Get better results when you design your cache to match your applications and system

Unix Insider |  Operating Systems



      
   0  server debug level
"/dev/null"  is server log file

passwd cache:

       Yes  cache is enabled
       507  cache hits on positive entries
         0  cache hits on negative entries
        55  cache misses on positive entries
         2  cache misses on negative entries
        89% cache hit rate
         0  queries deferred
        16  total entries
       211  suggested size
       600  seconds time to live for positive entries
         5  seconds time to live for negative entries
        20  most active entries to be kept valid
       Yes  check /etc/{passwd,group,hosts} file for changes
        No  use possibly stale data rather than waiting for refresh

group cache:

       Yes  cache is enabled
        27  cache hits on positive entries
         0  cache hits on negative entries
        11  cache misses on positive entries
         0  cache misses on negative entries
        71% cache hit rate
         0  queries deferred
         5  total entries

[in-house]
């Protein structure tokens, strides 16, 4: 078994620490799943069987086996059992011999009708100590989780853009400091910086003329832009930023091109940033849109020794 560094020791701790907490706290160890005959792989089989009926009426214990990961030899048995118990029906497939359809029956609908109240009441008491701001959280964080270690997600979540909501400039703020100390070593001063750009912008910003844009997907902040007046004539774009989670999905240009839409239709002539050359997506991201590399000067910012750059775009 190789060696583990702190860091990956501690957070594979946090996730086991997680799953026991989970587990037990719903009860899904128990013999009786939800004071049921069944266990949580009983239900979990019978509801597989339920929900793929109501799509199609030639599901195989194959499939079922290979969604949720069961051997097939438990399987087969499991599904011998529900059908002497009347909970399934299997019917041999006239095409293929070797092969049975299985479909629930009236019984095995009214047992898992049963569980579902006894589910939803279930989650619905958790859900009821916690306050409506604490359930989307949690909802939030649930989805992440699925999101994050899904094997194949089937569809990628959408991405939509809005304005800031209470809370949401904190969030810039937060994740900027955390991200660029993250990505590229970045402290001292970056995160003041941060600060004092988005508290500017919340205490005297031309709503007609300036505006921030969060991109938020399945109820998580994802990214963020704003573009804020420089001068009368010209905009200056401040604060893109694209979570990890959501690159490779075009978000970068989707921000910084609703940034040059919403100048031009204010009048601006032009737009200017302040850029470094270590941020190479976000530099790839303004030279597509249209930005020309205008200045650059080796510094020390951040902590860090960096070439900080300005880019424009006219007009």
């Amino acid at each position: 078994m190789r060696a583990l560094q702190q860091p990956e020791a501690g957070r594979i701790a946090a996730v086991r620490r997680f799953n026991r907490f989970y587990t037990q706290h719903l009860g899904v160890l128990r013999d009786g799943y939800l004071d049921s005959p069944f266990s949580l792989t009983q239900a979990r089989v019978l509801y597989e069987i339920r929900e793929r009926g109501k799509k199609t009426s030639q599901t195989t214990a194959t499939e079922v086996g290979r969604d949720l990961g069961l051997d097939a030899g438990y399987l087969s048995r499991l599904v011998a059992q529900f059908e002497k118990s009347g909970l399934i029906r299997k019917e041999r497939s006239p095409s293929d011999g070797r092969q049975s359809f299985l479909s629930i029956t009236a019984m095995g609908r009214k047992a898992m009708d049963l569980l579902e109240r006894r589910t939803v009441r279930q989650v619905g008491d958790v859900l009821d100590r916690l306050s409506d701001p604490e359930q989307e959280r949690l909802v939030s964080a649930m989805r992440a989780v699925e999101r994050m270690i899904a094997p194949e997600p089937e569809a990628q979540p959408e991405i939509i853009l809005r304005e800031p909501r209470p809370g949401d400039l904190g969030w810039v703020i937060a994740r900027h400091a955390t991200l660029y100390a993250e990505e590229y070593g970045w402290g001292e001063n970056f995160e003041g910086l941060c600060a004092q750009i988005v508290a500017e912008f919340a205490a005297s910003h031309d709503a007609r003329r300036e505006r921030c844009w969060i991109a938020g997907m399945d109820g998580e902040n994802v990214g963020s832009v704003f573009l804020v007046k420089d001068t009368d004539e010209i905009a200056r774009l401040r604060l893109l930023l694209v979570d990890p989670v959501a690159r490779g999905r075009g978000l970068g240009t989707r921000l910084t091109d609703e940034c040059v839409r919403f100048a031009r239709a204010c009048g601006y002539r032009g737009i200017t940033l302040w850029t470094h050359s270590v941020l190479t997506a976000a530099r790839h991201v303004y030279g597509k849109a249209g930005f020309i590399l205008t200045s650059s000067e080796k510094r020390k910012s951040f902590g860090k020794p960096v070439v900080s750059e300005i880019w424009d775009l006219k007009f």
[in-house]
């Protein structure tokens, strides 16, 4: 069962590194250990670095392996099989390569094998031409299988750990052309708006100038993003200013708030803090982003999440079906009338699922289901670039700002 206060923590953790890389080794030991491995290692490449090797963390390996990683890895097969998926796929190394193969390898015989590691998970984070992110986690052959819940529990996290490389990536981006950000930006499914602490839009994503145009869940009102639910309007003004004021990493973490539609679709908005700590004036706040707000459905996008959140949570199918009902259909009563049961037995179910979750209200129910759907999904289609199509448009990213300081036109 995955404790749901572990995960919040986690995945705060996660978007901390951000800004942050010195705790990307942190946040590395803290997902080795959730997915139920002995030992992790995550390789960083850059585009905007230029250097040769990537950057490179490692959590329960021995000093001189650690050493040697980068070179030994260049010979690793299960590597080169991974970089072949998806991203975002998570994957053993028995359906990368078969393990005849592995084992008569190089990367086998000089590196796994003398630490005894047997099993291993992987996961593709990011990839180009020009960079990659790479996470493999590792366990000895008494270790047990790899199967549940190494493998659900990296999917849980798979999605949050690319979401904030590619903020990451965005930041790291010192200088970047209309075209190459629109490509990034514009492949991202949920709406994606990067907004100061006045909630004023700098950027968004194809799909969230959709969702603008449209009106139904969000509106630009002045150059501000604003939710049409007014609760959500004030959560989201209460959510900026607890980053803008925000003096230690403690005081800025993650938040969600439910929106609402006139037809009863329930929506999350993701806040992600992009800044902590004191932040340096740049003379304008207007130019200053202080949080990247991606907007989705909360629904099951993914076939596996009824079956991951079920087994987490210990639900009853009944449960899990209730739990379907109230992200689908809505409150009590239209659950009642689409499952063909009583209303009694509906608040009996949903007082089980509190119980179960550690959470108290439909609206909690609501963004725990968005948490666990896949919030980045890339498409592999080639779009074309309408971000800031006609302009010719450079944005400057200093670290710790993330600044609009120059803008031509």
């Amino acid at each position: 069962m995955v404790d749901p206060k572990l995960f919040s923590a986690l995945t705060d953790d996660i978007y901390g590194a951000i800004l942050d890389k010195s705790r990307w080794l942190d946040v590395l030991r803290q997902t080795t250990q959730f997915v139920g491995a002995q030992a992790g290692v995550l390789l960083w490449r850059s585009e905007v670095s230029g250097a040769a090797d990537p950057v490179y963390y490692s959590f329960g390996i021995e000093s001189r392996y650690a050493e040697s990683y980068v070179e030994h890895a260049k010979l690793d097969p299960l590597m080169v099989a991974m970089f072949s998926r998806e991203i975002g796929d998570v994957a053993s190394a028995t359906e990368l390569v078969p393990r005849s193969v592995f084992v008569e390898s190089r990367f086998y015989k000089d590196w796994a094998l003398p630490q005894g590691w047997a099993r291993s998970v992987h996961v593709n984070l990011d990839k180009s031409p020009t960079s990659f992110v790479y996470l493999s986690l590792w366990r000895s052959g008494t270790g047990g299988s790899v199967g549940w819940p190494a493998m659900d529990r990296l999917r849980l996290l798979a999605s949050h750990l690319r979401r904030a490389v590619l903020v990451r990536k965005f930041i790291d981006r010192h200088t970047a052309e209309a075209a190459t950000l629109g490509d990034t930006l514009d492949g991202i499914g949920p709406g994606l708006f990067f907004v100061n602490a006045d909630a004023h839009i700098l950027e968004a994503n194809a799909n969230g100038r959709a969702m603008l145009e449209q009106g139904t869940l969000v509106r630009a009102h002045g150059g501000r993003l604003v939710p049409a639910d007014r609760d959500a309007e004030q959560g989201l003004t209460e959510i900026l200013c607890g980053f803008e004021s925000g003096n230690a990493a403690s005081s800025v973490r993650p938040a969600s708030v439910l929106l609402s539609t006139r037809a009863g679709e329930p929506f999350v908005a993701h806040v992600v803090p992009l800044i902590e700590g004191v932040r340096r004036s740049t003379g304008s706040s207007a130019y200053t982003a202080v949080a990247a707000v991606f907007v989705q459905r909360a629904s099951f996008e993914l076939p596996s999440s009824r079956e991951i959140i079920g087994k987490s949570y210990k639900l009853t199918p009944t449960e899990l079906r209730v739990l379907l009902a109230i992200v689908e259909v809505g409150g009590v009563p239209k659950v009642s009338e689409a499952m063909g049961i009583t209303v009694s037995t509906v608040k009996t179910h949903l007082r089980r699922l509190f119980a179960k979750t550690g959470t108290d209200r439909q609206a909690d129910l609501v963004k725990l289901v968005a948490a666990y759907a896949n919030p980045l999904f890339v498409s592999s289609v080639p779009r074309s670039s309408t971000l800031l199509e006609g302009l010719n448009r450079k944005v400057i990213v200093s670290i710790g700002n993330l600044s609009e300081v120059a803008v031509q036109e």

211  suggested size
      3600  seconds time to live for positive entries
         5  seconds time to live for negative entries
        20  most active entries to be kept valid
       Yes  check /etc/{passwd,group,hosts} file for changes
        No  use possibly stale data rather than waiting for refresh

hosts cache:

       Yes  cache is enabled
        22  cache hits on positive entries
         3  cache hits on negative entries
         7  cache misses on positive entries
         3  cache misses on negative entries
        71% cache hit rate
         0  queries deferred
         4  total entries
       211  suggested size
      3600  seconds time to live for positive entries
         5  seconds time to live for negative entries
        20  most active entries to be kept valid
       Yes  check /etc/{passwd,group,hosts} file for changes
        No  use possibly stale data rather than waiting for refresh


What happens when the cache is full

So far we have assumed that there is always some spare room in the
cache. In practice, the cache will fill up and at some point cache
entries will need to be reused. The cache replacement policy varies,
but the general principle is that you want to get rid of entries that
you will not need again soon. Unfortunately the "won't need soon" cache
policy is hard to implement unless you have a very structured and
predictable workload, or you can predict the future!


In its place you will often find caches that use "least recently
used" (LRU) or "not recently used" (NRU) policies, in the hope that
your accesses have good temporal locality. CPU caches tend to use
"direct mapping" where there is no choice -- the address in memory is
used to fix an address in cache.

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